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    ABSTRACT: In the past few years it has become apparent that mitochondria have an essential role in the life and death of neuronal and non-neuronal cells. The central mitochondrial bioenergetic parameter is the protonmotive force, Deltap. Much research has focused on the monitoring of the major component of Deltap, the mitochondrial membrane potential Deltapsim, in intact neurones exposed to excitotoxic stimuli, in the hope of establishing the causal relationships between cell death and mitochondrial dysfunction. Several fluorescent techniques have been used, and this article discusses their merits and pitfalls.
    Trends in Neurosciences 05/2000; 23(4):166-74. · 13.58 Impact Factor
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    ABSTRACT: On exposure to glutamate, cultured rat cerebellar granule cells undergo a delayed Ca2+ deregulation (DCD), which precedes and predicts cell death. We have previously shown that mitochondria control the sensitivity of the neurons to DCD. Mitochondrial depolarization by rotenone/oligomycin before glutamate addition is strongly neuroprotective, and the indication is therefore that mitochondrial Ca2+ loading leads to a delayed loss of bioenergetic function culminating in DCD and cell death. In this report it is shown that superoxide (O2.-) generation in intact cells, monitored by oxidation of hydroethidine to ethidium, was enhanced by glutamate only when mitochondria were polarized. Production of superoxide was higher in the subset of cells undergoing DCD. In the presence of rotenone and oligomycin, addition of glutamate did not result in increased superoxide generation. Menadione-generated superoxide enhances the DCD of cells exposed to glutamate; in contrast, glutamate-induced DCD was potently inhibited by the presence of the cell-permeant antioxidant manganese(III) tetrakis(4-benzoic acid) porphyrin. An inverse correlation is observed between the cytoplasmic free Ca2+ maintained in individual cells in the presence of glutamate and the ability of these cells to restore basal Ca2+ when NMDA receptors are inhibited and mitochondrial Ca2+ is released. It is concluded that mitochondrial Ca2+ accumulation and reactive oxygen species each contribute to DCD, probably related to damage to a process controlling Ca2+ efflux from the cell.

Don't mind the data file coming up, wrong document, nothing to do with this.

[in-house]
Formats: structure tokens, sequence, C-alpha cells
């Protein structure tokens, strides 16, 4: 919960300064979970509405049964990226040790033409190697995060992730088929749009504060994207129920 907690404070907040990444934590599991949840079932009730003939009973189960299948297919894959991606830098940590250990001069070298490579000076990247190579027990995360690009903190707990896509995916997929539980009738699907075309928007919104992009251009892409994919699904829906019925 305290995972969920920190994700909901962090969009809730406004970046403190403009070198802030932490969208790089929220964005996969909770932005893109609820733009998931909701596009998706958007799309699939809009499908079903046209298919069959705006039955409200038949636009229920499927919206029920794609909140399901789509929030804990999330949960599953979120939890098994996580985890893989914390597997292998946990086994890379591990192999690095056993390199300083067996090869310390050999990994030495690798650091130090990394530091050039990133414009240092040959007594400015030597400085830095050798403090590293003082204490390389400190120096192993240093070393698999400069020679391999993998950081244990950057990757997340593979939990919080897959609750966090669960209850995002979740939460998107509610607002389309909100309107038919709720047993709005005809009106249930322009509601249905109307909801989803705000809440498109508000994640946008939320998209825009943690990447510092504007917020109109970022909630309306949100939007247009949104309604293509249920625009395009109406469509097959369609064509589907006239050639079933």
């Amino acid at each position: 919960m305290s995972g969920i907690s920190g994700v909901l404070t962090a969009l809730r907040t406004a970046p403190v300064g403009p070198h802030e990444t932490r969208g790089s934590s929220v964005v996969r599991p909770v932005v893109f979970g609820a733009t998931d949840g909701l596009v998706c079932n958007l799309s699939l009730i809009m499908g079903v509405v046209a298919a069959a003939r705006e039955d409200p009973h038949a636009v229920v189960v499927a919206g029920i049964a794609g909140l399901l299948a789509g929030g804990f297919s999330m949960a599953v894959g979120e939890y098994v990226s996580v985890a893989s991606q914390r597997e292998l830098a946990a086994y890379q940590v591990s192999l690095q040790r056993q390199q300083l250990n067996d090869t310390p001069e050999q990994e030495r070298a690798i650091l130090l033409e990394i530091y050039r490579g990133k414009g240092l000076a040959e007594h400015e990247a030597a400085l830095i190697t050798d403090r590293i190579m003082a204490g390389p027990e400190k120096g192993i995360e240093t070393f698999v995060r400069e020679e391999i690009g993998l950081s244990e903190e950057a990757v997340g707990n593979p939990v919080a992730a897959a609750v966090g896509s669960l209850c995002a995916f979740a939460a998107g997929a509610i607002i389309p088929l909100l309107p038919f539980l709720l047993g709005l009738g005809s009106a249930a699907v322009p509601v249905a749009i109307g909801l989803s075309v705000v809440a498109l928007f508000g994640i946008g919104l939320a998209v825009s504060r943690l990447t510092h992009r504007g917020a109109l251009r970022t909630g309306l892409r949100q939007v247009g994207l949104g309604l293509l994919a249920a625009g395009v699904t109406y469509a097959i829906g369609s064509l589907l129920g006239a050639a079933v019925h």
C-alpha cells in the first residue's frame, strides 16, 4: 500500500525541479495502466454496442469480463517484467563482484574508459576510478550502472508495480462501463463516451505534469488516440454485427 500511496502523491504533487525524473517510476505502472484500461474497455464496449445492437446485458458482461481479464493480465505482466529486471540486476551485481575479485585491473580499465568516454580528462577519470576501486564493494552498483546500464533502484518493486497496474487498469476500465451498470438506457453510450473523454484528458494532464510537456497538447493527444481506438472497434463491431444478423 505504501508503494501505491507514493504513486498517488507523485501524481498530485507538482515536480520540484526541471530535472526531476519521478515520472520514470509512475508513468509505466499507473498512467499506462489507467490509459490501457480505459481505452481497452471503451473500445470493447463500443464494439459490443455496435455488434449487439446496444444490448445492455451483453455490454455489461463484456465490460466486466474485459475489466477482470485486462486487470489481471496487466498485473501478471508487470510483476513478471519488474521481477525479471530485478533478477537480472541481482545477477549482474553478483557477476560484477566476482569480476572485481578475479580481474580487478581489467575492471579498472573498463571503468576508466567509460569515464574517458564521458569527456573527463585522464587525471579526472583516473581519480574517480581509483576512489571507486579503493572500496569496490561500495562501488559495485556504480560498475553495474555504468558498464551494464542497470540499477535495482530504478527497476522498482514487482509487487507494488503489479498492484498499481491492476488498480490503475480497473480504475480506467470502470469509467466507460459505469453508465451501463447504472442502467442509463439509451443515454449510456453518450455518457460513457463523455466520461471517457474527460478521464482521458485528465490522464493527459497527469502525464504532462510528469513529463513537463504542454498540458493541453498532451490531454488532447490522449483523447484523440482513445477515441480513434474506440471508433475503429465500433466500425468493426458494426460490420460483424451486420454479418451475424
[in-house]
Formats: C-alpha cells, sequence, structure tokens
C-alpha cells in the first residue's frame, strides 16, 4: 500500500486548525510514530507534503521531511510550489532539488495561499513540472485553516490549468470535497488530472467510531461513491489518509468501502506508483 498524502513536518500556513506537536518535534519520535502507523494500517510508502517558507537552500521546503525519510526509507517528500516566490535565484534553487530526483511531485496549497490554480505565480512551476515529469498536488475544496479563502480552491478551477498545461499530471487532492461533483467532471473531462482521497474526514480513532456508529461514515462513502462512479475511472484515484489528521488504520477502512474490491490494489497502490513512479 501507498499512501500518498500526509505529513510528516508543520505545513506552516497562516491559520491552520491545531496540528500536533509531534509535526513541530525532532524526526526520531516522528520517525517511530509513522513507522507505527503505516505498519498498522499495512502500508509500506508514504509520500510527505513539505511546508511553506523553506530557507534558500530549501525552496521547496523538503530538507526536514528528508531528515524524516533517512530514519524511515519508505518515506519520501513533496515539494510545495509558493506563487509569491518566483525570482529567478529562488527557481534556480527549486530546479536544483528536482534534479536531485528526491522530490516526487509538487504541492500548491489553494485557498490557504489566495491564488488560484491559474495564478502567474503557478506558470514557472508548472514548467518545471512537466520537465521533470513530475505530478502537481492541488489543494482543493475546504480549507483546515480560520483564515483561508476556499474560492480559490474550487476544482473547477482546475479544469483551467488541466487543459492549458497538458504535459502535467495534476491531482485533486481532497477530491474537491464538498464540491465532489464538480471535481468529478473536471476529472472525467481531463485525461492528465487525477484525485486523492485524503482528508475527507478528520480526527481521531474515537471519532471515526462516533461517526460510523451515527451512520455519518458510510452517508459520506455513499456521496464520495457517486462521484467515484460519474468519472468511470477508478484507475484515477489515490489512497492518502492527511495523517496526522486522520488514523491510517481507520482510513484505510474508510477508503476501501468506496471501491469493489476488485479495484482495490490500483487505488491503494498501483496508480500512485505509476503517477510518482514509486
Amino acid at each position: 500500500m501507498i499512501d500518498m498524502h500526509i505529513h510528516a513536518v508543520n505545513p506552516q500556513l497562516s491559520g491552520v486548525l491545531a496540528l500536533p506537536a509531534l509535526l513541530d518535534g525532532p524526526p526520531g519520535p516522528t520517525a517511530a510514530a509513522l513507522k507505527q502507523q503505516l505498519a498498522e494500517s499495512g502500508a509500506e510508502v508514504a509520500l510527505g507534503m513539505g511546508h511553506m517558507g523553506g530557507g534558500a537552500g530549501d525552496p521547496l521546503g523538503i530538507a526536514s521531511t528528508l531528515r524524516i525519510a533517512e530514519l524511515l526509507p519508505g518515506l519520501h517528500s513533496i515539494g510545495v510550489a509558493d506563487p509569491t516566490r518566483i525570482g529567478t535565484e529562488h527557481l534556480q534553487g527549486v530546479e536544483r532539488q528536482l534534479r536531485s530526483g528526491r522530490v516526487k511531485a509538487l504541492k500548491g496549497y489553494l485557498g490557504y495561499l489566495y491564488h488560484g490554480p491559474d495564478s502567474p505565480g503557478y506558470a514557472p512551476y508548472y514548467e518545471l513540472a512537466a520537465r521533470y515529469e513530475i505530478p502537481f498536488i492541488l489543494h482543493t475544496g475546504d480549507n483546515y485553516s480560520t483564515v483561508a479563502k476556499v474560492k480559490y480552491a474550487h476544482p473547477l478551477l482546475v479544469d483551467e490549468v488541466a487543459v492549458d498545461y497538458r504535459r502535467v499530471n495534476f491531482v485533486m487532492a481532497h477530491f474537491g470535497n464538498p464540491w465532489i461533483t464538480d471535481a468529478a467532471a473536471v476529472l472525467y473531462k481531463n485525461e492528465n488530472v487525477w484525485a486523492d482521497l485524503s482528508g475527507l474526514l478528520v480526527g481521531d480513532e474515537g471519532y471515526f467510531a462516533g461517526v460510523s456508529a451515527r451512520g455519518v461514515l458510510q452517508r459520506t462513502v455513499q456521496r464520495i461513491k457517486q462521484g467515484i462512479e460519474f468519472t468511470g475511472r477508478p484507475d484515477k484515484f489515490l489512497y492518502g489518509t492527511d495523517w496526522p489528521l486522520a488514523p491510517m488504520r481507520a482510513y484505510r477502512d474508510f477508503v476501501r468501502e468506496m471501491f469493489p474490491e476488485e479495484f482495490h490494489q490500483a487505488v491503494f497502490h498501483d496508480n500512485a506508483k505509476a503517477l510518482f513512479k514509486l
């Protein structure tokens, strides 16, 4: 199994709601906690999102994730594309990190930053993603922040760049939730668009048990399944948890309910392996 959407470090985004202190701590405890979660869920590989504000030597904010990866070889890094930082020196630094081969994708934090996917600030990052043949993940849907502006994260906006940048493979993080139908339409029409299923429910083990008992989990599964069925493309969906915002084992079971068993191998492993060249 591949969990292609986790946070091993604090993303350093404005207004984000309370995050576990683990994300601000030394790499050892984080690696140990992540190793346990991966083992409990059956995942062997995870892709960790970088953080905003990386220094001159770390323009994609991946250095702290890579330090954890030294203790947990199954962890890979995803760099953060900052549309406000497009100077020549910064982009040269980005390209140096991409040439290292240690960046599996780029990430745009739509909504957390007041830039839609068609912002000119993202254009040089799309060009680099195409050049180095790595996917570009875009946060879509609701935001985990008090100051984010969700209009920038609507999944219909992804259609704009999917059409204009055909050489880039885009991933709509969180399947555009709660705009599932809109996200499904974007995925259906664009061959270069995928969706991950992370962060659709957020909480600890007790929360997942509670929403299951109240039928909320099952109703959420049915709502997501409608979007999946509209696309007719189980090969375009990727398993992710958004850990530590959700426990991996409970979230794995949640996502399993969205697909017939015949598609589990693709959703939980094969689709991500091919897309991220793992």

Journal of Neurochemistry 05/1999; 72(4):1394-401. · 3.97 Impact Factor
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    ABSTRACT: Excitotoxicity is the process whereby a massive glutamate release in the central nervous system in response to ischaemia or related trauma leads to the delayed, predominantly necrotic death of neurons. Excitotoxicity is also implicated in a variety of slow neurodegenerative disorders. Mitochondria accumulate much of the post-ischaemic calcium entering the neurons via the chronically activated N-methyl-D-aspartate receptor. This calcium accumulation plays a key role in the subsequent death of the neuron. Cultured cerebellar granule cells demonstrate delayed calcium de-regulation (DCD) followed by necrosis upon exposure to glutamate. DCD is unaffected by the ATP synthase inhibitor oligomycin but is inhibited by the further addition of a respiratory chain inhibitor to depolarize the mitochondria and inhibit mitochondrial calcium accumulation without depleting ATP [Budd and Nicholls (1996) J. Neurochem. 67, 2282-2291]. Mitochondrial depolarization paradoxically decreases the cytoplasmic calcium elevation following glutamate addition, probably due to an enhanced calcium efflux from the cell. Cells undergo immediate calcium de-regulation in the presence of glutamate if the respiratory chain is inhibited; this is due to ATP depletion following ATP synthase reversal and can be reversed by oligomycin. In contrast, DCD is irreversible. Elevated cytoplasmic calcium is not excitotoxic as long as mitochondria are depolarized; alternative substrates do not rescue cells about to undergo DCD, suggesting that glycolytic failure is not involved. Mitochondria in situ remain sufficiently polarized during granule cell glutamate exposure to continue to generate ATP and show a classic mitochondrial state 3-state 4 hyperpolarization on inhibiting ATP synthesis; mitochondrial depolarization follows, and may be a consequence of rather than a cause of DCD. In addition, our studies show no evidence of the mitochondrial permeability transition prior to DCD. The mitochondrial generation of superoxide anions is enhanced during glutamate exposure and a working hypothesis is that DCD may be caused by oxidative damage to calcium extrusion pathways at the plasma membrane.